There is no question that blackface is a racist trope too regularly used on film, TV, and in magazines. While not nearly as rampant as it was in the 1930s, there have been hundreds of instances of blackface employed in the past twenty years. Everyone from Paris Hilton to Ben Stiller and Jimmy Fallon to Billy Crystal has donned a form of blackface in an attempt to be funny, controversial, or — in Hilton’s case — cute. (The things people will do for a laugh.)
The most recent use of blackface is by a repeat offender, Chris Lilley (pictured above), who is the star of the new HBO series, Jonah from Tonga. The series, which follows the story of a Tongan teenager, features Lilley in brownface make-up and a curly wig. In other series, the actor has portrayed S.mouse, an African American rap artist from California and Jen Okazaki, a Japanese mother of three.
Sadly he’s not the only entertainer that is a repeat offender. From the early days of blackface in the 1930s to now, several actors and models have turned to the controversial make-up choice to portray a person of another race.
Photo: The Dolly Sisters/Twentieth Century-Fox Film Corporation
A popular actress and pinup girl of the 1930s, Grable donned blackface in three different films, including Coney Island, The Dolly Sisters, and Happy Days.
It’s hard to believe that one of America’s most beloved singers did blackface but Crosby rose to fame in the ‘30s when it was “acceptable.” He performed as a African American in five films, including Holiday Inn.
As previously mentioned, Lilley has worn blackface (or brownface) in several of his hit series, including Angry Boys and Summer Heights High.
Photo: Angry Boys/HBO
An Oscar-nominated actor of the ‘30s and ‘40s, Webb portrayed an African American in vaudeville as well as The Little Show and Flying Colors.
America’s other favorite crooner of the ‘40s wore blackface twice. The first in a Major Bowes short for The Big Minstrel and again in the 1960 version of Ocean’s Eleven.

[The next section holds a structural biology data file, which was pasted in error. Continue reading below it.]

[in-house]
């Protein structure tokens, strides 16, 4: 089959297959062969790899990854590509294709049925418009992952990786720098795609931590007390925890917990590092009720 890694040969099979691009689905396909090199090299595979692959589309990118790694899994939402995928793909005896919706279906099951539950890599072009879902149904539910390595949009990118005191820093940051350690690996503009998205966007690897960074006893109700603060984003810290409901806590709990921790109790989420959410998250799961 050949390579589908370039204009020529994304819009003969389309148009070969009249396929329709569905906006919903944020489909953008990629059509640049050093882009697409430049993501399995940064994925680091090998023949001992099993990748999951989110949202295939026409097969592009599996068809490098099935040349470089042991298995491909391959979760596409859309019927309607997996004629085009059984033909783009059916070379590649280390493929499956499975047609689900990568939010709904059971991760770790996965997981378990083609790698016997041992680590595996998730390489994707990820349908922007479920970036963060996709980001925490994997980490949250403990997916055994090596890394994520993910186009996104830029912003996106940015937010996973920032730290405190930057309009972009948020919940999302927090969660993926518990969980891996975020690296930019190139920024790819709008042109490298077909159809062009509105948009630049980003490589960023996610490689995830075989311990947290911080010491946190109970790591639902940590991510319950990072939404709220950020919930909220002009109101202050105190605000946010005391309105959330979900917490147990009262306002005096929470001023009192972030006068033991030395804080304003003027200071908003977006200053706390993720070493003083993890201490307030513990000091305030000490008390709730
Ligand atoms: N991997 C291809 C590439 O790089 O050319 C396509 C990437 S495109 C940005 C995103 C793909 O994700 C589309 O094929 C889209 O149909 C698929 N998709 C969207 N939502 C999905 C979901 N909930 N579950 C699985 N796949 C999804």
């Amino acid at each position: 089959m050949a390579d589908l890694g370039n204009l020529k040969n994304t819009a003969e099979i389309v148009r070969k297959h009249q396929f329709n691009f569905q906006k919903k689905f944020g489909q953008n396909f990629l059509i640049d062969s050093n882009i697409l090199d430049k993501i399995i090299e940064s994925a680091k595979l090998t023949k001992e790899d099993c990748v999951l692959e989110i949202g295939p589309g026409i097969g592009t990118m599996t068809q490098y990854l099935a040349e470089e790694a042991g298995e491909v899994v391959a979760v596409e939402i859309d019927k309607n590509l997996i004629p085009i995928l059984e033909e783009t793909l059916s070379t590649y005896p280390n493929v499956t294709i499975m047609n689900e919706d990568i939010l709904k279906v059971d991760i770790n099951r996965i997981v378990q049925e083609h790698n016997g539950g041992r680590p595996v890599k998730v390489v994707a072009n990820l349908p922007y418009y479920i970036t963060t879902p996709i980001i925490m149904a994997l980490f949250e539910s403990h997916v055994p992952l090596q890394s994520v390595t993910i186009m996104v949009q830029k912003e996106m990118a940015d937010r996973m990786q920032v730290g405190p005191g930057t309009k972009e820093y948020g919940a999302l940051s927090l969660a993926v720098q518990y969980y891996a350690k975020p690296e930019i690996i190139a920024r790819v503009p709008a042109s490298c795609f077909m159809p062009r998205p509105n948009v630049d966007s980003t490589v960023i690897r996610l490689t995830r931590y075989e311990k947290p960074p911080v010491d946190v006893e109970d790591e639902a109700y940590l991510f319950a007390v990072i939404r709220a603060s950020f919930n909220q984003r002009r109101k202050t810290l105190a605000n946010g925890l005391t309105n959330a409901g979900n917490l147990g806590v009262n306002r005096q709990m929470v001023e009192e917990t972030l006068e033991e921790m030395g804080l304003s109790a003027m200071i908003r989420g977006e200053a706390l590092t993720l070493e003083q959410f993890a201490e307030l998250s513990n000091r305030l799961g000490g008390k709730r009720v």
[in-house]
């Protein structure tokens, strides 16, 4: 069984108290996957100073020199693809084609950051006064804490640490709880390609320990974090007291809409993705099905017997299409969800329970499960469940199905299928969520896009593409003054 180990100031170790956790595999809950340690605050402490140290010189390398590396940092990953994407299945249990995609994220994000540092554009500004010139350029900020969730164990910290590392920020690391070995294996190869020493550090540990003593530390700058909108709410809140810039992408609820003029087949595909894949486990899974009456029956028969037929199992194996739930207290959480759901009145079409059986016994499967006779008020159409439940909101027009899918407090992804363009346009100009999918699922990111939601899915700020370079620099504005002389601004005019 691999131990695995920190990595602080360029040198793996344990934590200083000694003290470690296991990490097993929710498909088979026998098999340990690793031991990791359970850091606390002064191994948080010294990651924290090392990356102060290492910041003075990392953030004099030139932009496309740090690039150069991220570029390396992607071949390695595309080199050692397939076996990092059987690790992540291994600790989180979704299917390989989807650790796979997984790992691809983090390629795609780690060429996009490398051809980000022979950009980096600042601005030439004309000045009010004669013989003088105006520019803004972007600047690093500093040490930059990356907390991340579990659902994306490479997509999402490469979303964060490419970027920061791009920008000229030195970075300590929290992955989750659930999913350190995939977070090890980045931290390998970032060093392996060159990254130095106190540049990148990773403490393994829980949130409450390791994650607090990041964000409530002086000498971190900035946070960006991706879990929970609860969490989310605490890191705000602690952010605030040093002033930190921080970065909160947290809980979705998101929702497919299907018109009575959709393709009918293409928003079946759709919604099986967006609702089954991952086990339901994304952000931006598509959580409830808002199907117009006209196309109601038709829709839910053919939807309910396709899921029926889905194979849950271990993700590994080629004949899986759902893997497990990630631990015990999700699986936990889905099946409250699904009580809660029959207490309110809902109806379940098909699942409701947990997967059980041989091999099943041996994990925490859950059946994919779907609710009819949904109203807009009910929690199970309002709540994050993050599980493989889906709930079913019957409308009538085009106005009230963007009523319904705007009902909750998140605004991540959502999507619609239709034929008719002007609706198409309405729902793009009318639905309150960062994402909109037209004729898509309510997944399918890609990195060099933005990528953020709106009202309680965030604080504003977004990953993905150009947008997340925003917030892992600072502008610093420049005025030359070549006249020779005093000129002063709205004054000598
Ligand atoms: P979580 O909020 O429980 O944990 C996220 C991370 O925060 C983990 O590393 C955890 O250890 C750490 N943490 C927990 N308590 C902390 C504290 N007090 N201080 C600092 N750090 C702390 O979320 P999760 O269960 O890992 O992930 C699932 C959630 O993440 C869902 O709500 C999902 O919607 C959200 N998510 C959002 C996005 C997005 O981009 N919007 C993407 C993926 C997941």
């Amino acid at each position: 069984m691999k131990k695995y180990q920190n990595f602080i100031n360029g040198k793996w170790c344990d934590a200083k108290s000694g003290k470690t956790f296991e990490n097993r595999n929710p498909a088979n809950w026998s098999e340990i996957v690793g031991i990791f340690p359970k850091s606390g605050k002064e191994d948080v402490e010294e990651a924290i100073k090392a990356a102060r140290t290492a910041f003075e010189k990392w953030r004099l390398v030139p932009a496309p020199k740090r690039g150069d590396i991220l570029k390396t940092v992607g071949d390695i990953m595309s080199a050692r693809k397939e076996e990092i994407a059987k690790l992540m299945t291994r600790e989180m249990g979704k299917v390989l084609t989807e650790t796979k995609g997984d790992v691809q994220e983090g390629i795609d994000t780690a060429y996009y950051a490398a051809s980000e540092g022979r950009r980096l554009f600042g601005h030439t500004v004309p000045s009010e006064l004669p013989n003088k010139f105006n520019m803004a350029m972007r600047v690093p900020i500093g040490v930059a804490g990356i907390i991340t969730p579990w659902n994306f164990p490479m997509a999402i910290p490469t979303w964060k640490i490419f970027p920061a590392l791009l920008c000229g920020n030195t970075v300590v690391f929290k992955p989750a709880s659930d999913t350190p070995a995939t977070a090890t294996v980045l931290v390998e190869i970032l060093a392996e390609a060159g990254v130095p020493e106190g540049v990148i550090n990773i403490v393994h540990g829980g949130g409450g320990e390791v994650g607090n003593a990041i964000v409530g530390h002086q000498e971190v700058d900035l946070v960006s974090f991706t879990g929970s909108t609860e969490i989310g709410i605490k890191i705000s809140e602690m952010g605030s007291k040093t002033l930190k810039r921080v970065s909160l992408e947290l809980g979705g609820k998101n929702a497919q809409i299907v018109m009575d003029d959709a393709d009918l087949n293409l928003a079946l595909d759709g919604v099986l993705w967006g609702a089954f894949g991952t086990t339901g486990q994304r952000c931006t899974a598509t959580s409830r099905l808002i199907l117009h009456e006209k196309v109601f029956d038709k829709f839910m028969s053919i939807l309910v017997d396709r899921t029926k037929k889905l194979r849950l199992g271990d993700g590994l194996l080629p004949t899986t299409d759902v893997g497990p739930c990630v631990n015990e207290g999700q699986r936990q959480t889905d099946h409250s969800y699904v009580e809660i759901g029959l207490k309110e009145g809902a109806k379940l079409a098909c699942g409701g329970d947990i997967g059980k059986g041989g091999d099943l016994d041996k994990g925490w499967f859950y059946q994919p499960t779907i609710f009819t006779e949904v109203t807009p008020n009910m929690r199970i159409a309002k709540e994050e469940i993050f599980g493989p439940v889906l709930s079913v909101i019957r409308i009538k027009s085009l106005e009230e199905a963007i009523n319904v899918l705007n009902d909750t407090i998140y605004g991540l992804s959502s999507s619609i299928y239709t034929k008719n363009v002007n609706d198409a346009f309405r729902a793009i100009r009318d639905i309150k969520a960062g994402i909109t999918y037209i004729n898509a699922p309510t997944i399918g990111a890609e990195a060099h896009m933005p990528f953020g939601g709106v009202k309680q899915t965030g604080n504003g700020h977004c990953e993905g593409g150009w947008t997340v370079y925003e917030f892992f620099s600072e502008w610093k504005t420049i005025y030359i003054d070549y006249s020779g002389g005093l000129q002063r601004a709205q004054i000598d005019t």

Photo: The Jamie Kennedy Experiment/The WB
On The Jamie Kennedy Experiment, the comedian routinely portrayed African Americans in a number of skits. He also employed blackface on his MTV comedic reality show, Blowin’ Up.
It’s hard to believe Dorothy from Kansas would wear blackface, but she did in the late-‘30s in such films as Babes in Arms and Babes on Broadway.
Photo: Babes on Broadway/MGM
With no relation to Sarah, Palin is an English actor most famous for being part of the Monty Python comedian group. It was with the group that Palin donned blackface and later in the 1988 film, A Fish Called Wanda.
The Seinfeld actor notorious got into trouble when he used the N word in one of his standup routines, but he also wore blackface in Whoops Apocalypse and later in an episode of the hit NBC sitcom.
Another famous actor of ‘30s and ‘40s, Rooney often shared the screen with Judy Garland and also portrayed an African American in several of the same films.
Photo: The Merv Griffin Show/NBC
An American satirist, Paulsen ran for President no fewer than six times without ever being in real contention. Maybe it was something to do with the times he wore blackface on The Merv Griffin Show and Night Patrol.
Similarly to Chris Lilley, Ullman embodied a number of characters on her series, Tracey Takes On… Some of the portrayals included Sheneesha Turner, a 34-year-old security guard, Chic, a male Middle Eastern cab driver, and Mrs. Noh Nang Ning, which came under fire from the Asian-American community.
Photo: Tracey Takes On…/HBO
In 2009, Banks had the contestants turn blackface (brownface, yellowface, and everything in between) into fashion chic during a competition on America’s Next Top Model. Later, Banks modeled whiteface in a pictorial tribute to supermodels that received a muted reaction.
While not a person, the publication — especially its overseas counterparts — has routinely asked models to pose in black and brown make-up for high-end fashion shoots meant to be “editorial” in nature but inherently racist considering the lack of diversity in Vogue’s pages.
Photo: Vogue Paris
Of course, these examples don’t even cover all the instances of when fans were shocked by their favorite stars wearing blackface. Check out the most shocking — and downright disappointing — moments in recent pop culture history.